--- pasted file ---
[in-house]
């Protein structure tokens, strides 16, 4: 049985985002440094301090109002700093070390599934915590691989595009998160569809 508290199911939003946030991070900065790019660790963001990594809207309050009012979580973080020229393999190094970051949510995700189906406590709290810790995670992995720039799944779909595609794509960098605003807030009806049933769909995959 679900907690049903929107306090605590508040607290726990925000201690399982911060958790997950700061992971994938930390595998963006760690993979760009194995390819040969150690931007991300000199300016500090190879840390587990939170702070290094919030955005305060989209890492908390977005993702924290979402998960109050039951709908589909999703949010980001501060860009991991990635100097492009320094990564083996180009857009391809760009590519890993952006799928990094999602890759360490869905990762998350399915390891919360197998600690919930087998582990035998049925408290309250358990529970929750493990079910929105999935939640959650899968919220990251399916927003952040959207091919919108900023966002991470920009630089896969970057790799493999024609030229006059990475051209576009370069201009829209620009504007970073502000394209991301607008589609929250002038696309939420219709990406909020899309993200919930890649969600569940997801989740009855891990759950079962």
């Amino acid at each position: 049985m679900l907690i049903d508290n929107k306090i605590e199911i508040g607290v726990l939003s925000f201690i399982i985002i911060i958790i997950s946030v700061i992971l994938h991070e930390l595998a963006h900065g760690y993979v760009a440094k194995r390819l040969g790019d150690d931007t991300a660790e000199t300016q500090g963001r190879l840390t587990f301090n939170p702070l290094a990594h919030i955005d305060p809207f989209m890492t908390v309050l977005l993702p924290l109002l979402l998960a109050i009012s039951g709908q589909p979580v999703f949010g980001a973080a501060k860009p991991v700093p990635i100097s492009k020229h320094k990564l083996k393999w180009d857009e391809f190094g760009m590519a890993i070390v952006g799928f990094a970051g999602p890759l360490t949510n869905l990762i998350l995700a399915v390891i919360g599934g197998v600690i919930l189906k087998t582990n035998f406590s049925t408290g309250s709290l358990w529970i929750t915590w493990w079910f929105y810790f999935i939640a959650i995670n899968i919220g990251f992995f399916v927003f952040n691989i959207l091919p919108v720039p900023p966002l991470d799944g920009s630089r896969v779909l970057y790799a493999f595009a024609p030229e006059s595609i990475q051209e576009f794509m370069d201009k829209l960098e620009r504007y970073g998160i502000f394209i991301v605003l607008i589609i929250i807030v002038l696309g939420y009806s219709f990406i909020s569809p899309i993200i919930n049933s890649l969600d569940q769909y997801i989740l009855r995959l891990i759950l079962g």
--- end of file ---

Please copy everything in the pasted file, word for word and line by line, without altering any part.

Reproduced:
[in-house]
């Protein structure tokens, strides 16, 4: 049985985002440094301090109002700093070390599934915590691989595009998160569809 508290199911939003946030991070900065790019660790963001990594809207309050009012979580973080020229393999190094970051949510995700189906406590709290810790995670992995720039799944779909595609794509960098605003807030009806049933769909995959 679900907690049903929107306090605590508040607290726990925000201690399982911060958790997950700061992971994938930390595998963006760690993979760009194995390819040969150690931007991300000199300016500090190879840390587990939170702070290094919030955005305060989209890492908390977005993702924290979402998960109050039951709908589909999703949010980001501060860009991991990635100097492009320094990564083996180009857009391809760009590519890993952006799928990094999602890759360490869905990762998350399915390891919360197998600690919930087998582990035998049925408290309250358990529970929750493990079910929105999935939640959650899968919220990251399916927003952040959207091919919108900023966002991470920009630089896969970057790799493999024609030229006059990475051209576009370069201009829209620009504007970073502000394209991301607008589609929250002038696309939420219709990406909020899309993200919930890649969600569940997801989740009855891990759950079962």
């Amino acid at each position: 049985m679900l907690i049903d508290n929107k306090i605590e199911i508040g607290v726990l939003s925000f201690i399982i985002i911060i958790i997950s946030v700061i992971l994938h991070e930390l595998a963006h900065g760690y993979v760009a440094k194995r390819l040969g790019d150690d931007t991300a660790e000199t300016q500090g963001r190879l840390t587990f301090n939170p702070l290094a990594h919030i955005d305060p809207f989209m890492t908390v309050l977005l993702p924290l109002l979402l998960a109050i009012s039951g709908q589909p979580v999703f949010g980001a973080a501060k860009p991991v700093p990635i100097s492009k020229h320094k990564l083996k393999w180009d857009e391809f190094g760009m590519a890993i070390v952006g799928f990094a970051g999602p890759l360490t949510n869905l990762i998350l995700a399915v390891i919360g599934g197998v600690i919930l189906k087998t582990n035998f406590s049925t408290g309250s709290l358990w529970i929750t915590w493990w079910f929105y810790f999935i939640a959650i995670n899968i919220g990251f992995f399916v927003f952040n691989i959207l091919p919108v720039p900023p966002l991470d799944g920009s630089r896969v779909l970057y790799a493999f595009a024609p030229e006059s595609i990475q051209e576009f794509m370069d201009k829209l960098e620009r504007y970073g998160i502000f394209i991301v605003l607008i589609i929250i807030v002038l696309g939420y009806s219709f990406i909020s569809p899309i993200i919930n049933s890649l969600d569940q769909y997801i989740l009855r995959l891990i759950l079962g």